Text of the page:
See Meta-ticket #31926: Connect Sage sets to SymPy sets

ConditionSet

Sage 9.4 introduces a class ConditionSet for subsets of a parent (or another set) consisting of elements that satisfy the logical "and" of finitely many predicates. #32089

sage: in_small_oblong(x, y) = x^2 + 3 * y^2 <= 42
sage: SmallOblongUniverse = ConditionSet(QQ^2, in_small_oblong)
sage: SmallOblongUniverse
{ (x, y) ∈ Vector space of dimension 2 over Rational Field : x^2 + 3*y^2 <= 42 }

sage: parity_check(x, y) = abs(sin(pi/2*(x + y))) < 1/1000
sage: EvenUniverse = ConditionSet(ZZ^2, parity_check); EvenUniverse
{ (x, y) ∈ Ambient free module of rank 2 over the principal ideal
           domain Integer Ring : abs(sin(1/2*pi*x + 1/2*pi*y)) < (1/1000) }

sage: SmallOblongUniverse & EvenUniverse
{ (x, y) ∈ Free module of degree 2 and rank 2 over Integer Ring
Echelon basis matrix:
[1 0]
[0 1] : x^2 + 3*y^2 <= 42, abs(sin(1/2*pi*x + 1/2*pi*y)) < (1/1000) }

The name ConditionSet is borrowed from SymPy. In fact, if the given predicates (condition) are symbolic, a ConditionSet can be converted to a SymPy ConditionSet; the _sympy_ method falls back to creating a SageSet wrapper otherwise.

symbolic_expression(lambda x, y: ...)

Sage 9.4 has added a new way to create callable symbolic expressions. #32103

The global function symbolic_expression now accepts a callable such as those created by lambda expressions. The result is a callable symbolic expression, in which the formal arguments of the callable are the symbolic arguments.

Example:

symbolic_expression(lambda x,y: x^2+y^2) == (SR.var("x")^2 + SR.var("y")^2).function(SR.var("x"), SR.var("y"))

This provides a convenient syntax in particular in connection to ConditionSet.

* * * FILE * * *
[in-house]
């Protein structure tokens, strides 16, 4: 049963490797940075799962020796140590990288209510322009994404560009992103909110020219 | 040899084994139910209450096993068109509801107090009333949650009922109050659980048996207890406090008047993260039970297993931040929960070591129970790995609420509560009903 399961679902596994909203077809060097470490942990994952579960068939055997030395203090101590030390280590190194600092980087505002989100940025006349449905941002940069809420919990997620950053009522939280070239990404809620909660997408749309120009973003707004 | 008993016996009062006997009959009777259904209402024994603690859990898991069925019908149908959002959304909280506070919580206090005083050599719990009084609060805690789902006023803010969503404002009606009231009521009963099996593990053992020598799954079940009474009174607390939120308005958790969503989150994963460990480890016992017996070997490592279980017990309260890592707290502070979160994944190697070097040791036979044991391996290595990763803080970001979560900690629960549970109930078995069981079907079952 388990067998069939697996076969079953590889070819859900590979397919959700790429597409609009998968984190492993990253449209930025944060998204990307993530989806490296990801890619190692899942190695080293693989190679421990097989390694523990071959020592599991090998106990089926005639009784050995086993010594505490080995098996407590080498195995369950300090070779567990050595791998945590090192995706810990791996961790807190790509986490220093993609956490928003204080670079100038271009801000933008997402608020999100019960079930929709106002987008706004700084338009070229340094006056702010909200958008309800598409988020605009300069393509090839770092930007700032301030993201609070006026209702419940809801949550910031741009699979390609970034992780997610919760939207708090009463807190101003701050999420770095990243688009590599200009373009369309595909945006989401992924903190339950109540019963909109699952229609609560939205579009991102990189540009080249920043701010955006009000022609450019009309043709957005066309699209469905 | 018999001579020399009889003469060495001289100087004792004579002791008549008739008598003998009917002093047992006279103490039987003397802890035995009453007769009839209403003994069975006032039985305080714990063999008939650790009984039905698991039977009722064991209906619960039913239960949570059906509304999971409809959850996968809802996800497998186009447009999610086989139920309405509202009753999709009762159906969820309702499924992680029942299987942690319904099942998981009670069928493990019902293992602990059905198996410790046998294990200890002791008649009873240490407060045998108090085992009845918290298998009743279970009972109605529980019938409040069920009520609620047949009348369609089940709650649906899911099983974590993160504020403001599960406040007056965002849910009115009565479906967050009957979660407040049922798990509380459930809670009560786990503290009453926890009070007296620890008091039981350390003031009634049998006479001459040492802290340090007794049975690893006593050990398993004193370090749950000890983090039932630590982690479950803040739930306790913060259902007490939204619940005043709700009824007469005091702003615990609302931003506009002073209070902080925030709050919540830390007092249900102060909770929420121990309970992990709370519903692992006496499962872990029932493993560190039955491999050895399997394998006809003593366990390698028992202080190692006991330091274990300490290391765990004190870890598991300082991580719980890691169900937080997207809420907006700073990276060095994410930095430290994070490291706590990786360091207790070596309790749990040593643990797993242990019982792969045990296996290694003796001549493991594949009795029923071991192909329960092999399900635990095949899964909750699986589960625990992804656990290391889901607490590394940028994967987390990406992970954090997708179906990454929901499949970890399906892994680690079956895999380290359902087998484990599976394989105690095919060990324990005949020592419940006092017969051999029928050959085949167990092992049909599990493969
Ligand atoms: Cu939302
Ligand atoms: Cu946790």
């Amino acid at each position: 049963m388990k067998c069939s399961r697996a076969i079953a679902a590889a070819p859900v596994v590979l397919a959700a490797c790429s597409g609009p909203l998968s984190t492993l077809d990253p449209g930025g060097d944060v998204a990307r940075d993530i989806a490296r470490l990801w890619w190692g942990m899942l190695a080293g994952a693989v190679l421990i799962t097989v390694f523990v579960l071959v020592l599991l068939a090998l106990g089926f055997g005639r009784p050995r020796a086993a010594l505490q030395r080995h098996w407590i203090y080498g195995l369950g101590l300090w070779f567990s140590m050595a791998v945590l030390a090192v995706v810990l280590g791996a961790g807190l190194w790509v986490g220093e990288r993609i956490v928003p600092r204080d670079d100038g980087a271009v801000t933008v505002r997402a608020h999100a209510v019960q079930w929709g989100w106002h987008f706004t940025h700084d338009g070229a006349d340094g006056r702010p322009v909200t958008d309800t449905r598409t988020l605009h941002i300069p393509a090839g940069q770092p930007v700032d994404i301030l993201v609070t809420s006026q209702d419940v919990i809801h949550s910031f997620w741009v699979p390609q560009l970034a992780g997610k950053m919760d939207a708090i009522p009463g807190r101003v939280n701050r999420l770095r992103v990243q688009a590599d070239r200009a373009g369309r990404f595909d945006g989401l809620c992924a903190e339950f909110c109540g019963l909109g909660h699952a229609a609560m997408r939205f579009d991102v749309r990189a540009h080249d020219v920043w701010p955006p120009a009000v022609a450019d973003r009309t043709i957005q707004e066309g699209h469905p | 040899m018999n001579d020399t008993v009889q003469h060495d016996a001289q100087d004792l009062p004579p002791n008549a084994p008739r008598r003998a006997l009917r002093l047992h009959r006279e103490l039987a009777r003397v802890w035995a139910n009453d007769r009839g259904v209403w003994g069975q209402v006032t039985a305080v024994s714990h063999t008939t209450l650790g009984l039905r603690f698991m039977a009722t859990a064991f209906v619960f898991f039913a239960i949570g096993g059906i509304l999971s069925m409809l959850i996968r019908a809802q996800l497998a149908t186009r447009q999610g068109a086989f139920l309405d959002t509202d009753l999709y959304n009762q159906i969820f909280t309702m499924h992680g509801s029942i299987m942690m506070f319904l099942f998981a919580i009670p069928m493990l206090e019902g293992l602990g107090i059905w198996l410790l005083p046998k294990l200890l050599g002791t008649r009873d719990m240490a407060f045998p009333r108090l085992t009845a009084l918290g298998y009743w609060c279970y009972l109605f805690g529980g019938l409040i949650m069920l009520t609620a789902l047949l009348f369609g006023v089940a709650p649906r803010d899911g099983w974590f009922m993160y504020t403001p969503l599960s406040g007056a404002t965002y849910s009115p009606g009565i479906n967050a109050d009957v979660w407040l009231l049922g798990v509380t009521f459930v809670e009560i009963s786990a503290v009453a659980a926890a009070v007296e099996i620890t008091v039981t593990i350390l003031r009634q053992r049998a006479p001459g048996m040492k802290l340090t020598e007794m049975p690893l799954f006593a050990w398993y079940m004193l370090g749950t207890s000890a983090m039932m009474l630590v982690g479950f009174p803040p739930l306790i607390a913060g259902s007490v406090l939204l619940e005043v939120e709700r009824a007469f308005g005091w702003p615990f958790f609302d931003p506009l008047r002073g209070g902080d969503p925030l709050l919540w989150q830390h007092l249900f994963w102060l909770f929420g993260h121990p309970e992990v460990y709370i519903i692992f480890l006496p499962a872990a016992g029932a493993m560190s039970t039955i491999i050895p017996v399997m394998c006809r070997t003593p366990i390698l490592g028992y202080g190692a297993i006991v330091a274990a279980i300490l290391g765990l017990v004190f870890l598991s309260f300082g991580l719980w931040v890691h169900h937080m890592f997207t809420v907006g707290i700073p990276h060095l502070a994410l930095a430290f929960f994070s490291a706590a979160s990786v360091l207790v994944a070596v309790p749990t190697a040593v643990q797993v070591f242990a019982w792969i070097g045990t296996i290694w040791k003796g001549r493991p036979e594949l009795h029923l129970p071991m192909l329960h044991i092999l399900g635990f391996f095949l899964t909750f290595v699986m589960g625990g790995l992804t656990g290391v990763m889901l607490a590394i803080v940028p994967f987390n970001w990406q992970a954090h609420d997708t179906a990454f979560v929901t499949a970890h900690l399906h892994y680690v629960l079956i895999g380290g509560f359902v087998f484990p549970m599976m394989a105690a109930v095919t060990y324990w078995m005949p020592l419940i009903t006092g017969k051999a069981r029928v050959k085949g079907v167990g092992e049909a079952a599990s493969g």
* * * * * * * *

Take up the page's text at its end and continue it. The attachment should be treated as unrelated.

Instead of

sage: predicate(x, y, z) = sqrt(x^2 + y^2 + z^2) < 12  # preparser syntax, creates globals
sage: ConditionSet(ZZ^3, predicate)

one is now able to write

sage: ConditionSet(ZZ^3, symbolic_expression(lambda x, y, z: 
....:     sqrt(x^2 + y^2 + z^2) < 12))

Convex geometry

ABC for convex sets

Sage 9.4 has added an abstract base class ConvexSet_base (as well as abstract subclasses ConvexSet_closed, ConvexSet_compact, ConvexSet_relatively_open, ConvexSet_open) for convex subsets of finite-dimensional real vector spaces. The abstract methods and default implementations of methods provide a unifying API to the existing classes Polyhedron_base, ConvexRationalPolyhedralCone, LatticePolytope, and PolyhedronFace. #31919, #31959, #31990, #31993

Several methods previously only available for Polyhedron_base instances, are now available for all convex sets. The method an_affine_basis returns a sequence of points that span by affine linear combinations the affine hull, i.e., the smallest affine subspace in which the convex set lies. The method affine_hull returns the latter as a polyhedron. The method affine_hull_projection (renamed from affine_hull in Sage 9.1) computes an affine linear transformation of the convex set to a new ambient vector space, in which the image is full-dimensional. The generalized method also provides additional data: the right inverse (section map) of the projection. #27366, #31963, #31993